This shows how FMF is more than just an anti-fee hike student movement. It is rooted in a resistance to any form of existing barriers to development for historically disadvantaged students, workers and academics on the African continent and throughout the world. The intention is noble, but what about the consequences? What would happen to the quality of education, university stakeholders and international students if fees were to fall?
What are the implications of FMF on the Quality of Education?
South Africa has great higher education standards. According to Topuniversities.com, South African Universities rank in the top third (top 33%) of higher education institutions in the world. This was also expressed by Hanna (Barry) Ziady, Financial Services analyst for Moneyweb, who holds that students in South African universities are currently getting the same quality education as those in other countries with the benefit of lower prices compared to the cost of education in developed regions. “Fees at South African universities are broadly lower than a number of other countries – and, arguably, the quality of instruction is on a par depending on which courses are studied where ”, Ziady stated.
While different viewpoints regarding the impact of a no-fee system on the quality of education exist, the commonly known law of quality vs. quantity has been the main line of reasoning in this debate. In the United States the democratic presidential candidate, Sen. Bernie Sanders, proposed his College for All Act which aims to make four-year public higher education institutions tuition-free. Kevin James, a research fellow with the Centre on Higher Education Reform at the American Enterprise Institute thinks that while Sanders’s aims are noble, the idea will only work to limit qualification choices and worsen education standards in the U.S.
This view seems to hold up in Africa as well. In 2014, the Inter-University Council for East Africa’s conducted a study which revealed the quality of graduates from East Africa are poor. Reflecting on this study, Dr. Goolam Mohamedbhai who is the former secretary-general of the Association of African Universities and current member of the governing council of the United Nations University, concluded that “there are many reasons for the declining quality of graduates but the root cause is the rapid expansion in tertiary student enrolment”.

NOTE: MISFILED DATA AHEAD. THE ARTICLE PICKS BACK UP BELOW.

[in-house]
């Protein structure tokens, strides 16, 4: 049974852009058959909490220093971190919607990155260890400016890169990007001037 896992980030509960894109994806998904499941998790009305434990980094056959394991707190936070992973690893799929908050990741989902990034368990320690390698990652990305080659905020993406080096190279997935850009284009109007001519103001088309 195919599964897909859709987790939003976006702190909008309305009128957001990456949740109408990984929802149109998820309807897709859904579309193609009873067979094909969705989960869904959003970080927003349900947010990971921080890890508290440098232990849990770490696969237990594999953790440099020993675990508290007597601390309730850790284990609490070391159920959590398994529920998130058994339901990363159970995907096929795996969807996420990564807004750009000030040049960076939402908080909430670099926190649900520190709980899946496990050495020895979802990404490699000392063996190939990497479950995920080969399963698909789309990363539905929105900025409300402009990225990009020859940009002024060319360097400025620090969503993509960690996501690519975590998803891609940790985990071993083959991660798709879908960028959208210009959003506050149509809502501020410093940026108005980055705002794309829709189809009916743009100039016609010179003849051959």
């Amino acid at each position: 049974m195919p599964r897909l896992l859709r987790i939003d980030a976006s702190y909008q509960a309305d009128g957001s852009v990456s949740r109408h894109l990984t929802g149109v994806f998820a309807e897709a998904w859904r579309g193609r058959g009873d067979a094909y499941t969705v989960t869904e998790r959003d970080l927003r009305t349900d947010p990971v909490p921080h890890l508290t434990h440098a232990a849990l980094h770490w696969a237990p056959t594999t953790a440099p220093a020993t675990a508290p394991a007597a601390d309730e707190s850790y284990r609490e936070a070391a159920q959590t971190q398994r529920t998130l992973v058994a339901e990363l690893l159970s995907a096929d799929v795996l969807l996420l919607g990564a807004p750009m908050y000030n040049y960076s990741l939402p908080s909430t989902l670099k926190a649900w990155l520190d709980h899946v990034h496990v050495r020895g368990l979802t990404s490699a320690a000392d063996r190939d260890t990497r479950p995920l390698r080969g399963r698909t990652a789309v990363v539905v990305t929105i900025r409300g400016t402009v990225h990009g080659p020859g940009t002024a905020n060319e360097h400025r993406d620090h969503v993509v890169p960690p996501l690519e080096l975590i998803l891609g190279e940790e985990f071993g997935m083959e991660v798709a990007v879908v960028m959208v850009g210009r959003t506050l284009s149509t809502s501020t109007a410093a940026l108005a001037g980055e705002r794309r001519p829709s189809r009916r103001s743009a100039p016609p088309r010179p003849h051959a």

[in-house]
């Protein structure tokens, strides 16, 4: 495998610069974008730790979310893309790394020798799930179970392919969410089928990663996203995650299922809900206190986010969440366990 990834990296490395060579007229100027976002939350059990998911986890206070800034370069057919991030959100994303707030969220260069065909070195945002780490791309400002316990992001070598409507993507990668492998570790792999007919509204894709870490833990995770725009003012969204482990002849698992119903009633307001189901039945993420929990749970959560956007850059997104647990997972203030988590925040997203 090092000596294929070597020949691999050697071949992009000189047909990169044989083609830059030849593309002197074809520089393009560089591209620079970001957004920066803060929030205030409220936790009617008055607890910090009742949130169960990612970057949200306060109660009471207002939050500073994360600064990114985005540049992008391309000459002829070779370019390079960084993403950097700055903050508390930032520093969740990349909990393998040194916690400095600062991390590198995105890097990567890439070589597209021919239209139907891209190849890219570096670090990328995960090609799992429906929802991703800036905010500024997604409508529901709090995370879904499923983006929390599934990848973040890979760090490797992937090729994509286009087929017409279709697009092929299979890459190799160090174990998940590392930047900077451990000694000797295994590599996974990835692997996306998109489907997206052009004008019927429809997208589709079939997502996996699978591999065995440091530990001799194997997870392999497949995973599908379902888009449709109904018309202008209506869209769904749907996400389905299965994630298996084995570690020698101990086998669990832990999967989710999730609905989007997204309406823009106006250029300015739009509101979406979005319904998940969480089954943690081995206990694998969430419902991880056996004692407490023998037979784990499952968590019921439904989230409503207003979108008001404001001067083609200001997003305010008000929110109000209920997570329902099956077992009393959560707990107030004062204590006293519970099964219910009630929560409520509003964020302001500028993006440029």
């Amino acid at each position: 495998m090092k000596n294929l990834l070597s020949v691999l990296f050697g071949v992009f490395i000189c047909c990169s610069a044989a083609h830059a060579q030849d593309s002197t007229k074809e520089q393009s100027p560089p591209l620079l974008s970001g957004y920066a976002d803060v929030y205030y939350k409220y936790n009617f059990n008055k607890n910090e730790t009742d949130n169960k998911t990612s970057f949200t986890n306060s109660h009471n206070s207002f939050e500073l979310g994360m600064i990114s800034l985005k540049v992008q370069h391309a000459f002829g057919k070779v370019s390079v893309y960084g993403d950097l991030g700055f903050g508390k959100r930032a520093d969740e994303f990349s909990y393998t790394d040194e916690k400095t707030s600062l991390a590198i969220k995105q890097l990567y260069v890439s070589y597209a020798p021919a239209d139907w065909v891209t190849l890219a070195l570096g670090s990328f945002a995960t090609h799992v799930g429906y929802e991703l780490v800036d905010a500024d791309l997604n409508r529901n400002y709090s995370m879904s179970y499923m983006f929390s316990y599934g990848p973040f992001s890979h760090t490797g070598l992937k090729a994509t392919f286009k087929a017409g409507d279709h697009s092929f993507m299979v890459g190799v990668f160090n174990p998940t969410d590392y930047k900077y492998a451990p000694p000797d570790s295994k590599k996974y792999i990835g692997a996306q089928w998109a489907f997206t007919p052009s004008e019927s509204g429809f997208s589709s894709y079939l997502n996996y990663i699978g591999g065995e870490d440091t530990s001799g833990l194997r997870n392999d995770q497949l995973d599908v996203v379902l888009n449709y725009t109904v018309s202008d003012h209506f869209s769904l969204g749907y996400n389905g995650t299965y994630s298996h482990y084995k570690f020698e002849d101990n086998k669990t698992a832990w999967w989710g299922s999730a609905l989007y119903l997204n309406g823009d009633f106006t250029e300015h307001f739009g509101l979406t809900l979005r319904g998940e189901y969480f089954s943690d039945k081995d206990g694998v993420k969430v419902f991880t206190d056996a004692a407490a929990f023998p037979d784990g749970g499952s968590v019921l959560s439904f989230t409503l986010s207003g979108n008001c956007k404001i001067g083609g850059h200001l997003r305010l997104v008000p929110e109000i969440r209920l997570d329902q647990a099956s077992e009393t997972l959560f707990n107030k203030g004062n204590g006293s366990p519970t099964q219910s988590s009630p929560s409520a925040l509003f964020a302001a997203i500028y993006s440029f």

One of the key reasons why South African Universities rank in the top 33% of global universities (according to Topuniversities.com) is because they have a favourable student-to-academic staff ratio which enables them to be “equipped to provide small class sizes and a good level of individual supervision”. If fees had to indeed fall, it is likely that these levels of education service delivery would be compromised. On the 5th of January 2016, Basic Education Minster Angie Motshekga delivered the annual national senior certificate (matric) results speech. She noted a growing trend of school pupils when she stated that “the Class of 2015 has recorded the highest enrolment of Grade 12 learners in the history of the basic education system in South Africa”. This 2015 cohort saw 455,825 pupils pass in totality. 36% (166,263) of these pupils passed with an admission to a bachelors degree and I estimate than an additional 150,000 passed with a national diploma. At this rate that would mean that South African universities would have to cater for an additional, being conservative, 300,000 students who would then enter the public higher education system.